Cannabis reform activists in Ohio can now circulate petitions for a cannabis legalization measure after receiving permission to begin collecting signatures to place the proposal before lawmakers.
The Ohio Ballot Board approved the proposed legalization measure from the Coalition to Regulate Marijuana Like Alcohol (CRMLA) as a single issue on Monday, allowing the group to begin collecting the nearly 133,000 signatures necessary to submit the proposal to the legislature.
“We’re happy with today’s outcome and believe the ballot board made the right call on this one,” campaign spokesman Tom Haren said in a press release after receiving the green light to circulate petitions, adding that the group would begin collecting signatures “as soon as possible.”
If the group collects at least 132,887 valid signatures, the proposal will head to the Ohio General Assembly for consideration by the legislature. If lawmakers decline to approve the measure or amend it, supporters could collect an additional 132,887 signatures to place the proposal before voters, possibly as soon as the November 2022 general election.
Under the proposed statute, adults 21 and older would be permitted to possess and purchase up to 2.5 ounces of marijuana and 15 grams of cannabis concentrates. Additionally, the proposal allows for the home cultivation of up to six cannabis plants by adults, with a maximum of 12 plants per household. Regulated, commercial cannabis production and sales would be legalized as well.
The legalization plan also levies a 10 percent tax on retail marijuana sales, with 36 percent of revenue going to local governments that host cannabis businesses and 25 percent dedicated to funding substance abuse programs. Another three percent of taxes raised would be used for operational costs to govern the legal cannabis program, with the remainder allocated to a cannabis social equity program to remedy disproportionate harms caused by the War on Drugs.
The proposal also allows local governments to opt out of allowing marijuana companies from operating within their jurisdictions, although that authority would not apply to existing medical marijuana businesses.
Earlier Ohio Petition Nixed By AG
In early August, Ohio Attorney General Dave Yost rejected an initial draft of a summary of the cannabis legalization proposal. After reviewing the proposal to ensure it was a “fair and truthful” description of the law, Yost cited a list of seven deficiencies in the summary and returned it to supporters for correction. The attorney general wrote, for example, that the summary did not adequately explain the “cannabis social equity and jobs program” and did not clearly indicate that home growers are limited to possessing up to six cannabis plants.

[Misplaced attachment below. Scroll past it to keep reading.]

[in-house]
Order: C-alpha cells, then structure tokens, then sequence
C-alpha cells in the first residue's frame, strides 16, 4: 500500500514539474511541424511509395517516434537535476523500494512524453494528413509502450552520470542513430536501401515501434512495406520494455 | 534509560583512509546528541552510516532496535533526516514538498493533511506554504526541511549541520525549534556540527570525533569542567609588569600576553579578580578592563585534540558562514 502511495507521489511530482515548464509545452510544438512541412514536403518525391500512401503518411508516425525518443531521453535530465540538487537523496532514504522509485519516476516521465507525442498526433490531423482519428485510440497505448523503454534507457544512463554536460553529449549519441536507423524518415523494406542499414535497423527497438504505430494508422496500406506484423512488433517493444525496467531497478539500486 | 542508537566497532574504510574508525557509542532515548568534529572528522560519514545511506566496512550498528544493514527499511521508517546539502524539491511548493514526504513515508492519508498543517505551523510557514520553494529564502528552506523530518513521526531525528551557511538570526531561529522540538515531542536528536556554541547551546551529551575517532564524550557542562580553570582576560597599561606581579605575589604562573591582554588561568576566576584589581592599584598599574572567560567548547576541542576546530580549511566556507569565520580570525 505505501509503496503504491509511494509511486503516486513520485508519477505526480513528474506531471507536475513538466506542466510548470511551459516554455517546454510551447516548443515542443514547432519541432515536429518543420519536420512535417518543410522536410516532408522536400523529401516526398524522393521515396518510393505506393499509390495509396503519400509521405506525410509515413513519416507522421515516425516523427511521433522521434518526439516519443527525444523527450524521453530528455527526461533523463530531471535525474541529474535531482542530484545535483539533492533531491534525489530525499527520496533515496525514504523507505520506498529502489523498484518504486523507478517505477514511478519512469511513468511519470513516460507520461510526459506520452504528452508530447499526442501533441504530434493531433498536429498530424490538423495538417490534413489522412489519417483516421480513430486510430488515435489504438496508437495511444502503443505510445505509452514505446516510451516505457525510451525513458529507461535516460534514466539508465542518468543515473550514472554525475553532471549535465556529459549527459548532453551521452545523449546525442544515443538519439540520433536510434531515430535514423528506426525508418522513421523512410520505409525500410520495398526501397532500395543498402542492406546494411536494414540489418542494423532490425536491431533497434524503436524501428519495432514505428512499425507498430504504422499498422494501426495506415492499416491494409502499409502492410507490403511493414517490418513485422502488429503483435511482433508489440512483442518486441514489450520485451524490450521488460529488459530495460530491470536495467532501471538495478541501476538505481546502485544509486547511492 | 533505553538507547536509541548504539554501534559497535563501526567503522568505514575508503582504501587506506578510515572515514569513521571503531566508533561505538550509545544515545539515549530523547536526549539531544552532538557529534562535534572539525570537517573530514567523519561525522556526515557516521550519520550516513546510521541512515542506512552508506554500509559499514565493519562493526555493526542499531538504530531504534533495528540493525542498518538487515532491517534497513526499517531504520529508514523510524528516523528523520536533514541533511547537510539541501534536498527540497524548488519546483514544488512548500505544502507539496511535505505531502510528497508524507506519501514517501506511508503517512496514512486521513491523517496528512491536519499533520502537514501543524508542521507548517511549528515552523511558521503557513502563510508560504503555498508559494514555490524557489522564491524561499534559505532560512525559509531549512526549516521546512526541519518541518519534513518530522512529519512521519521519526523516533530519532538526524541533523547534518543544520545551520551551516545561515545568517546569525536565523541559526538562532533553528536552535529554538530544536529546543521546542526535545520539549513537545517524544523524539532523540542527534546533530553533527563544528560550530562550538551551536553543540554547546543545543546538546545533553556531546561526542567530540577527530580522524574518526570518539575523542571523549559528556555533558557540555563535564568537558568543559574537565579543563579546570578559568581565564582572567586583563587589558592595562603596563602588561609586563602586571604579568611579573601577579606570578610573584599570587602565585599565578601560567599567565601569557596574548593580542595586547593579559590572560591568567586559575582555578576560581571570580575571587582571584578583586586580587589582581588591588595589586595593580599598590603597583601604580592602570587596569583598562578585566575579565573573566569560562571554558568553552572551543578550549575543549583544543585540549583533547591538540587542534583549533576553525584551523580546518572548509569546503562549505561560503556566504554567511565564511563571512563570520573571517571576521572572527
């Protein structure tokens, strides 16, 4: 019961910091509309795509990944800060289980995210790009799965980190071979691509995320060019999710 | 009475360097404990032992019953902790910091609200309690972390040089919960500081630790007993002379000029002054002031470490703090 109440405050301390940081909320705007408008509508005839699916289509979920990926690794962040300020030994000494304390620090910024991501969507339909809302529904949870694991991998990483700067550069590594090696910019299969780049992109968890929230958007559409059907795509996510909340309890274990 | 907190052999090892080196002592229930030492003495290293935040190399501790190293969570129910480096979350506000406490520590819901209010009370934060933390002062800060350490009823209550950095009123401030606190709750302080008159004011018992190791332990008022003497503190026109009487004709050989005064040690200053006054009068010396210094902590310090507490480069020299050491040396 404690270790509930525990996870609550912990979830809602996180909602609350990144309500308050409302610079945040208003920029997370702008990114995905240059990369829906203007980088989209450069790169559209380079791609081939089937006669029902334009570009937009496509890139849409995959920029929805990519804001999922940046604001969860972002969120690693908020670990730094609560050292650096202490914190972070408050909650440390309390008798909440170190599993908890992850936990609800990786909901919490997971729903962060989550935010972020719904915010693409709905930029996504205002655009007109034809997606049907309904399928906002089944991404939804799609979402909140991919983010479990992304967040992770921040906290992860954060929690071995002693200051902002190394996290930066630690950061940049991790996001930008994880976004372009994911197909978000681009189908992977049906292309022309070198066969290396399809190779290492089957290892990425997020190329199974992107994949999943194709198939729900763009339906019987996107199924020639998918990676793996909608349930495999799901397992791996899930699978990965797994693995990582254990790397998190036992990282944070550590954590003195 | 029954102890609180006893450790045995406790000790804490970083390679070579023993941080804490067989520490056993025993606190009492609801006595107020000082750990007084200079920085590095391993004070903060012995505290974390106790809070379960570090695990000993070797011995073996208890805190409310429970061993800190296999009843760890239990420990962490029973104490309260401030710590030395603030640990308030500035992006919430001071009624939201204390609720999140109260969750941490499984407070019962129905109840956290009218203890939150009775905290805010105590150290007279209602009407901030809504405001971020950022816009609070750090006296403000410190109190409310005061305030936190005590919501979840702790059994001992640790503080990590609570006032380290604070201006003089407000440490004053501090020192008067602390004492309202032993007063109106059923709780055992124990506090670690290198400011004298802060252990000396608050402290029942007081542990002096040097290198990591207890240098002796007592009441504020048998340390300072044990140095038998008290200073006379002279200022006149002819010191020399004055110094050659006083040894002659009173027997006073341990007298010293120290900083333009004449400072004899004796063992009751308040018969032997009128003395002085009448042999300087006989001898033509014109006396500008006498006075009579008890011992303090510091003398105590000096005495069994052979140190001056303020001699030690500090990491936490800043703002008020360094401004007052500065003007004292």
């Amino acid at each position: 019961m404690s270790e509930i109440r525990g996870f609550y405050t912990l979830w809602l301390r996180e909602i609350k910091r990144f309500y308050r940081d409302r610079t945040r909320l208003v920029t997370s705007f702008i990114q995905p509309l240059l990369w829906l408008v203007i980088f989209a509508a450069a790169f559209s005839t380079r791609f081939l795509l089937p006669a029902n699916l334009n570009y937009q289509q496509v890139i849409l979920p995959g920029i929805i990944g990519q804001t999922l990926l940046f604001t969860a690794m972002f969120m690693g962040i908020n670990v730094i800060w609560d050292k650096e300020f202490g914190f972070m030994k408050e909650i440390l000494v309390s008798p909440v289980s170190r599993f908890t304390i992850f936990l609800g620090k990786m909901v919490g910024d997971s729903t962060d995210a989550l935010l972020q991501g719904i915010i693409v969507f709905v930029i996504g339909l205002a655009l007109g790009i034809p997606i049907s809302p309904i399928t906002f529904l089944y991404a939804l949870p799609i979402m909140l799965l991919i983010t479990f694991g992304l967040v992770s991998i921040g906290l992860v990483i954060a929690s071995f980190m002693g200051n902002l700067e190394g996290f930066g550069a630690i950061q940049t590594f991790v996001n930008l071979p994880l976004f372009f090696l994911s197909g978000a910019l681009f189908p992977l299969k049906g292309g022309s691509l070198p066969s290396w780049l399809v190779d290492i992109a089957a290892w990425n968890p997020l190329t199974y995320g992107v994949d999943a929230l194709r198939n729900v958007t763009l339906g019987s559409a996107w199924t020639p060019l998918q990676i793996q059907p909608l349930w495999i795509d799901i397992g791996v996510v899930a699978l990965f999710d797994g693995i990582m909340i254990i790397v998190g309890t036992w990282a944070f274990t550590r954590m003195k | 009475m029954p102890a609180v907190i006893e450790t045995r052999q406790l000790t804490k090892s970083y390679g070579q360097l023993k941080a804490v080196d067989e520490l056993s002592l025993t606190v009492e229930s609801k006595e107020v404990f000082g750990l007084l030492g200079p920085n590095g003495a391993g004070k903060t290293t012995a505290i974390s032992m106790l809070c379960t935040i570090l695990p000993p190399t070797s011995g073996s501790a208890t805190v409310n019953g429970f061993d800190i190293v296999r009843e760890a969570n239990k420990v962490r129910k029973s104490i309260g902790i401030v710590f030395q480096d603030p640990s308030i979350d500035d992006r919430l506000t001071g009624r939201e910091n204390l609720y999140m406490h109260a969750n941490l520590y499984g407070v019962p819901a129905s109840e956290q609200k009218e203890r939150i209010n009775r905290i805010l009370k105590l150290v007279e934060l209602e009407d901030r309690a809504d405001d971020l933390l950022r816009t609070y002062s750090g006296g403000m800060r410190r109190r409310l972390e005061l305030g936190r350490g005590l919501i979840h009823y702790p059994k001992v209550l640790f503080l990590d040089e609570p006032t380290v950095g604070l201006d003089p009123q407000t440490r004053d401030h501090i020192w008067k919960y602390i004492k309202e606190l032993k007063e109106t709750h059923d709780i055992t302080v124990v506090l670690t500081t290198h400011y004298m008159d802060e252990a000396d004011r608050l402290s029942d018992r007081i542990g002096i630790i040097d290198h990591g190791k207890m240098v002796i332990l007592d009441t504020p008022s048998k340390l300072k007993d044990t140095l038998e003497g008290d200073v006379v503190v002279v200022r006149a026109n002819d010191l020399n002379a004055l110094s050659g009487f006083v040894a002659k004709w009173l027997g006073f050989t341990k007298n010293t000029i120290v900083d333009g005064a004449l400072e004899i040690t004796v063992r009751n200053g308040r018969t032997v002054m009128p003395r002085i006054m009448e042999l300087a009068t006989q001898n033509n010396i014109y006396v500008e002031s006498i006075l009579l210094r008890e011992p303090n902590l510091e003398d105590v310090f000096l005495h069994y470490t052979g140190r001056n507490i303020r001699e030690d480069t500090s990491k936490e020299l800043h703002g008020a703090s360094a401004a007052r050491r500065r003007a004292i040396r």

“In total, the summary does not properly advise a potential signer of a proposed measure’s character and limitations,” Yost wrote in a letter to the group’s attorney.
Yost approved a revised version of the summary language on August 20, clearing the proposal for Monday’s consideration by the ballot board.
Although CRMLA could take the proposal to the voters if necessary, Haren says that the group is “laser focused” on getting the legislature to approve a legal source of cannabis in Ohio.
“The name really says it all,” Haren said. “We want to regulate marijuana like alcohol. By that, we mean restrict sales to people under 21 years of age. We want to make sure every product is tested, is produced here in Ohio by licensed cultivators or processors [and] sold at licensed dispensaries.”
Haren added that if the plan is approved by lawmakers, Ohio’s adult-use cannabis program could launch as quickly as within 90 days of the effective date of the new statute. But if the legislature balks at the proposal, he expects the legalization effort to succeed at the ballot box.
“It’s time for Ohio to take the next step,” Haren said. “We think this is something Ohioans support and are in favor of. We think it’s wildly popular among the voting public.”
A.J. Herrington is a San Diego-based freelance writer covering cannabis news, business, and culture.